Conquest of the Planet of the Apes and 1973's Battle for the Planet of the Apes. I've seen bits and pieces of both but never all the way through in one sitting. And away we go!
It's 1991 in North America, some 20 years since the talking apes, Zira and Cornelius, were murdered along with their baby...but it wasn't their baby. Things have changed around the world, a mysterious virus killing every single cat and dog on Earth, humans turning to apes/monkeys to be their pets. That changed quickly though, their mental capacities showing they're not so worthwhile as pets, but as slaves. It's been eight years, apes and chimpanzees used as janitors, delivery men, waiters and so many other tasks and jobs. That baby though that was supposed to have died? He didn't, and now he's 20 years old, still with loving-life Armando (Ricardo Montalban), who is now bringing the 20-year old intelligent, talking Caesar (Roddy McDowall) to the big city for the first time. Caesar is stunned and disgusted at what he finds, and when he becomes separated from Armando he's forced to adjust or reveal his secret.
Watching the Apes series in fairly quick succession, I've came away impressed. This fourth entry, this one from director J. Lee Thompson who had been in talks to direct the first movie, certainly qualifies. Is it a classic film? No, but fans of the series and science fiction in general will no doubt enjoy it. This series has impressed me because the original 1968 Planet of the Apes is a classic stand-alone science fiction film. It doesn't need any sequels. There are some questions we'd like more answers about, more background, but we know the truth, what really happened. Following the first sequel, 'Beneath,' the series found a way to survive and evolve -- whether intentionally or just lucking into it -- by bringing all five movies full circle. It's a nice touch, and each movie is different from its predecessor. Similar themes, tones, even some actors make it from movie to movie, but in an age of repetitive sequels, it's cool to see original, different sequels like this.
For this third sequel, there's a time jump.....into the future of 1991!!! 'Conquest' was filmed on location in Los Angeles at Century City, an appropriate, sparse and ultra-modern look for the visual of what Earth would have looked like in 1991....from a 1972 audience. Basically the entire story takes place in this one complex, the human rulers trying to limit and control the problems among the ape slaves. The apes are getting smarter, showing more initiative, being more disobedient. Add the very intelligent and very disgusted/motivated Caesar to the mix, and we've officially got an issue. There are points where things feel rushed in an 88-minute movie, another 10 minutes maybe fleshing it out some, but continuing what the series has laid out, this is a particularly dark, brutal story. What we see is even a tamed version of the original ending. It's not graphic (these movies were still considered "family movies") but the violence can be disturbing at times.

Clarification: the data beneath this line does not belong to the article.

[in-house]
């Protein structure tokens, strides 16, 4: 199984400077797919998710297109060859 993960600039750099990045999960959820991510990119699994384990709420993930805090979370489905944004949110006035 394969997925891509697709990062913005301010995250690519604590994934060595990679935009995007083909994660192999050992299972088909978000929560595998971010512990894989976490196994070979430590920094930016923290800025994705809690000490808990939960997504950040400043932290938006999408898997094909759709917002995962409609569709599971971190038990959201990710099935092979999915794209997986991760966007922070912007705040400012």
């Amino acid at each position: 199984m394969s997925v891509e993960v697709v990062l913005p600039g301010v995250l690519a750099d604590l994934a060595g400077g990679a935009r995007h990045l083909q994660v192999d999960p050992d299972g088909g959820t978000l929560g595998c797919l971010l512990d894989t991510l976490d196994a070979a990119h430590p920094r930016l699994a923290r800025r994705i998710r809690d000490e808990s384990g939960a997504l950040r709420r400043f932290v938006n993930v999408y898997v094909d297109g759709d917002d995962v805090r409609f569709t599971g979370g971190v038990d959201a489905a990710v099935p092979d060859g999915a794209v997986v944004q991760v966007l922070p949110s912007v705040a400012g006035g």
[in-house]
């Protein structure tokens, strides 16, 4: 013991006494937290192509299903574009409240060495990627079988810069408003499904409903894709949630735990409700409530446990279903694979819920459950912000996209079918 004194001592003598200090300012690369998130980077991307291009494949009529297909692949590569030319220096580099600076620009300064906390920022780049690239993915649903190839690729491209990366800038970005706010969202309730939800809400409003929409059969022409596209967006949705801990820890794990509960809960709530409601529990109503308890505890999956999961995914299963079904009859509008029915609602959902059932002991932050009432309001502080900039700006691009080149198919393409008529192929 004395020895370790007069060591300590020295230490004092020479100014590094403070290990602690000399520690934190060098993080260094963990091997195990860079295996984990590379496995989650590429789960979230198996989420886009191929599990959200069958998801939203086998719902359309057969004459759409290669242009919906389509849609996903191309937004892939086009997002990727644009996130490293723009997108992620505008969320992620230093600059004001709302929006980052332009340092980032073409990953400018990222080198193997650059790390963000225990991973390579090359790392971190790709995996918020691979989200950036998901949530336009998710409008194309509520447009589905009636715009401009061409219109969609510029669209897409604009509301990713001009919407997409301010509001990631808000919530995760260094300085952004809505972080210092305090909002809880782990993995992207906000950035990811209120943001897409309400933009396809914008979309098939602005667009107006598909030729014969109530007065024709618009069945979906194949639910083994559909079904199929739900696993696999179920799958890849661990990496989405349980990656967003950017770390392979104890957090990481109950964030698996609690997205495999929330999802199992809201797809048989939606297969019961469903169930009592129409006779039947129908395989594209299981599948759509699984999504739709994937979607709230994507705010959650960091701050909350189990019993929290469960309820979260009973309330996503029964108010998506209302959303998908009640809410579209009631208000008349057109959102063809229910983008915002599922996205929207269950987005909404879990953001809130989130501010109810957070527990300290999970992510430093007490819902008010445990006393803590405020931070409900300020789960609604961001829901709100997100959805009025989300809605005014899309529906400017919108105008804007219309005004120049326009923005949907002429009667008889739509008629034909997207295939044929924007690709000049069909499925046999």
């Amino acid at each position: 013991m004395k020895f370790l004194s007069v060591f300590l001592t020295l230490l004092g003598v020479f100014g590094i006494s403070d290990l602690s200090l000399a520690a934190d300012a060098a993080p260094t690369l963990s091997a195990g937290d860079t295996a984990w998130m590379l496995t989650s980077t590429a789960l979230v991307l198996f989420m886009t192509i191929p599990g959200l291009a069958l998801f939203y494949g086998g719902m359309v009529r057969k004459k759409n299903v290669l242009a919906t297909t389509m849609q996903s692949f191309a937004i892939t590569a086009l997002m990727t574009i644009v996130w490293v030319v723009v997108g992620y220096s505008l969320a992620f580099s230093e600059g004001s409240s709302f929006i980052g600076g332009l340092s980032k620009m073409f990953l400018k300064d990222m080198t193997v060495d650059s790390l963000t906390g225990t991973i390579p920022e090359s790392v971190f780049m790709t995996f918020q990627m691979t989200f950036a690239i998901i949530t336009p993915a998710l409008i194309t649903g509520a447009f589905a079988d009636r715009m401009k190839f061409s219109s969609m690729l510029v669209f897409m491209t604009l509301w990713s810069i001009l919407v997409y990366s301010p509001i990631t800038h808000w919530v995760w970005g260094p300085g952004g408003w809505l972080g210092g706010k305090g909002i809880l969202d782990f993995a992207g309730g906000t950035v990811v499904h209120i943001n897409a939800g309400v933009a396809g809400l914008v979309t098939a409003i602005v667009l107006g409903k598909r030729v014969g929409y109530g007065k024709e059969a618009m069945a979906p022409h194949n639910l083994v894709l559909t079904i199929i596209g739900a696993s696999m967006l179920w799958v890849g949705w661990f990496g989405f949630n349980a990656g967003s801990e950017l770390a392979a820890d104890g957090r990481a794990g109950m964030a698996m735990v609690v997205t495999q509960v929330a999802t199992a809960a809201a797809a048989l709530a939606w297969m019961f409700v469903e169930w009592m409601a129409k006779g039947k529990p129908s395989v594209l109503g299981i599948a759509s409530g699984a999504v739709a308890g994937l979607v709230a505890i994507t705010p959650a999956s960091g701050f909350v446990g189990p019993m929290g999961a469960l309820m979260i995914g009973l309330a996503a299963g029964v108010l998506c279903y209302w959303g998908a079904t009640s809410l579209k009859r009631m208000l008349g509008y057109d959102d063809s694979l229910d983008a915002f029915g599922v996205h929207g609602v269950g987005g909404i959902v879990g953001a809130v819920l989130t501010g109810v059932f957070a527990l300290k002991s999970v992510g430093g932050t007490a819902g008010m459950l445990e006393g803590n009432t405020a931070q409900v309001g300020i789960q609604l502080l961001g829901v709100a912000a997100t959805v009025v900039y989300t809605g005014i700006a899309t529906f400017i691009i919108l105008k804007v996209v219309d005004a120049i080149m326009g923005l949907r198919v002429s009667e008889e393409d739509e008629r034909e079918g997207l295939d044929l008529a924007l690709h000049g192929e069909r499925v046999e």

As has been the case for the first three movies, the key is the characters, whether they be heroes, villains or somewhere in between. That's what I found interesting here. Do we want to root for the evil, despicable humans who abuse slaves? Or do we root for the revolting apes to....wipe out mankind? Hhhhmmm, well, that's a toughie. It can be an uncomfortable movie to watch at times because of that dynamic. McDowall returns to the series, playing Cornelius' son (so technically his own) Caesar. It's a very good part for McDowall, fiery and angry, the match that sets off the explosion that's been waiting to happen. Hidden away from what society has become by Montalban's Armando, Caesar hasn't seen the darkness the world has to offer, until now. The rage inside him begins to grow and when he gets the proper motivation for revenge, he begins to planning the revolution, assembling and building, waiting for his time. A very good part for McDowall, especially his monologue in the final scene.
Again stealing the show is Montalban as the likable, charming and idealistic Armando, more Caesar's surrogate father than owner. It's not a huge part, but it is definitely a memorable one, Montalban again stealing all his scenes. Don Murray is nicely cast as Breck, the sadistic governor of the city, convinced that a talking ape is out there and hellbent on finding and killing him. Hari Rhodes plays his assistant, McDonald, an intelligent, thoughtful man, who has a bond of sorts with Caesar after they meet, and Severn Darden plays Breck's enforcer on his other shoulder, Kolp. Natalie Trundy continues her participation in the series, playing Lisa, a female ape, after already playing a mutant and a doctor in previous movies. John Randolph appears briefly in an update of a monologue he had in 'Escape' as well.
The portrayal of the future can be uncomfortable to watch at times. Breck and his fellow officials wear black and dark clothing, his soldiers wearing completely black uniforms that make them look like Nazi stormtroopers. The apes on the other hand wear green and orange jumpsuits, the color jumping off the screen. As I mentioned, I was surprised by how this story developed. The actual conquest in the final act of the movie is intense to say the least. The ending is startling, even if it was edited to be a little more tame. Still, I liked this sequel a lot and can't wait to see where the series goes in its finale. As well, it's hard not to notice how much this sequel inspired the Apes reboot, 2011's Rise of the Planet of the Apes. Just saying.
Conquest of the Planet of the Apes (1972): ***/****